I grew up on Girl Power, rock music and Buffy The Vampire Slayer, but what do you do when your idea of yourself – that of a driven, strong and loved young woman – suddenly clashes with your reality? In 2014, at the age of 21, I was in an abusive relationship that dealt infinite blows to my my mental health and my self-confidence. Now, through my novel Bad/Tender, my writing and my performances, I am trying to show survivors that there is such a thing as life after abuse.

When the relationship that would change my life started, I was 21, about to graduate from a journalism degree with a lot of hopes for my career, dreams of travelling and of making my hard work pay off. But I was also very lonely: after dating people who did not want to commit, and after watching some of my best friends leave London after university, I was craving human contact.

I met the guy in a bar. We hit it off straight away, went home together on the same night. I wasn’t expecting much, but he showed me passion and promised commitment from the word go. I believed him. As soon as all of my friends left, he became violent, I began fearing him, but I also didn’t want to ‘confess’ what was going on to my loved ones. I was afraid of disappointing them: this wasn’t me; old me wouldn’t have let all those things happen. Surely I’d done something wrong, maybe I failed to spot the signs of danger, maybe I mistook a bad man for a ‘bad boy’. And now I was paying for it.

Back then, my first reaction was to suck it up, to go on living as I knew I had to, work hard. I didn’t grieve, because I wanted to prove myself that I wasn’t a victim. I couldn’t see myself as a victim. Victims of abuse in the media, in the movies, in history, are often portrayed as women who had it coming, who failed to stand up for themselves, or as unaware, innocent damsels in distress. Well, I’d never been – and never wanted to be – a damsel in distress. But I wasn’t guilty either. I was just lonely, and I had fallen in love with the wrong person.

These narratives take agency away from survivors when they’ve already been stripped of it from their abuser. Worse even, they show no “after”: the victim is broken, tainted. Often, in ancient and not-so-ancient literature, she kills herself, or lives as a hermit. I wasn’t planning on doing either. I was suicidal for a while, I was in shock, I hated my body and myself for not having fought him off as much as I thought I should have, but I sure as hell didn’t want to kill myself and give up on all I’d worked on, or live my life as tainted.

Five years on from what happened, I have finally started a long cycle of talking therapy and another one of CBT. I needed help to deal with the trauma, which I had buried so deep my therapist often struggles to find any emotion in my words, when I talk about it. What I prevented myself from feeling in 2014, I’m feeling right now, and it’s bloody hard.

Yet, five years on, I have also exceeded my expectations in what I thought I could do after being in an emotionally, physically and sexually abusive relationship. Rather than feeling anger, or contempt, towards the girl I was, I am starting to feel sad for her, and to grieve for her, to understand what happened was not, and should never be, her responsibility. In an attempt to make sense of what happened to me, I wrote a mostly fictionalised version of my story into a novel which has now been covered in a variety of major publications. I have spoken at academic conferences, started a PhD and taught at university. I took up pole dancing as a way to love my body again, and got into it so much I am now actively performing and competing. I started sharing my experience, becoming an advocate to show other survivors that they are more than the thing their abusers treated them as. I have also realised that ever since 2014, I have tried to fill my life with duties and achievements because I had to prove myself what happened to me didn’t make me worthless. This is the wrong attitude, and it comes from a background and an experience informed by the idea that, after abuse, victims and especially women are wrecks.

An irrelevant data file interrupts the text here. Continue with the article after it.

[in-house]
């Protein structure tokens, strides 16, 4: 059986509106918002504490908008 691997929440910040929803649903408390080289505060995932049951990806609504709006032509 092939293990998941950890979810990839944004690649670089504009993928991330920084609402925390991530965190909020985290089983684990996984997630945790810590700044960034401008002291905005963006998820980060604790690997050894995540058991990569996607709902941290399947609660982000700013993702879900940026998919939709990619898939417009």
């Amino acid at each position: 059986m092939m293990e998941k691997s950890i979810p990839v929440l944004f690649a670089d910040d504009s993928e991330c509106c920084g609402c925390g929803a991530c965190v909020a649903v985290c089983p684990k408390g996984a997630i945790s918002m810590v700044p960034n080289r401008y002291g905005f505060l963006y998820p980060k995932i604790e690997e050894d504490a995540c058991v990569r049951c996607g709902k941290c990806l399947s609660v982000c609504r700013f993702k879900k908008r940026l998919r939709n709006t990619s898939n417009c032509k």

There are days in which I do feel like a wreck. But on most days, I know that if I survived what I survived, I am anything but worthless. What I’ve learnt in all these years, and through this abusive relationship, is that what happened to you doesn’t make you less of a person, and says nothing about your background, your behaviour or your claim to be on this planet. What happened to you is the product of beliefs about men and women that have lasted for centuries, and that we are only now beginning to change. I’ve learnt that if you survive what you have survived, you aren’t weak: you are able to take on unspeakable pain and go on, and that makes you strong. I have learnt asking for help becomes necessary: talking about abuse, reliving it, whether with therapy or with your loved ones, is hard, but leaving your experience in your head for it to turn into a life-eating monster will get harder with time.

Five years on, I am very tired. Tired of hearing the stories of many women who had similar and worse experiences to mine. Tired to see that we are still failing victims, that we often struggle to believe them, and that we still deny them their status as people once they become victims, while we cut ‘bad boys’ so much slack. So, even if in a slightly unorthodox way, I am campaigning for this to stop. Yet, talking about it, meeting professionals, artists, performers that have been through similar experiences, I am realising we are a force to be reckoned with, and that by refusing to stay silent we are changing the world.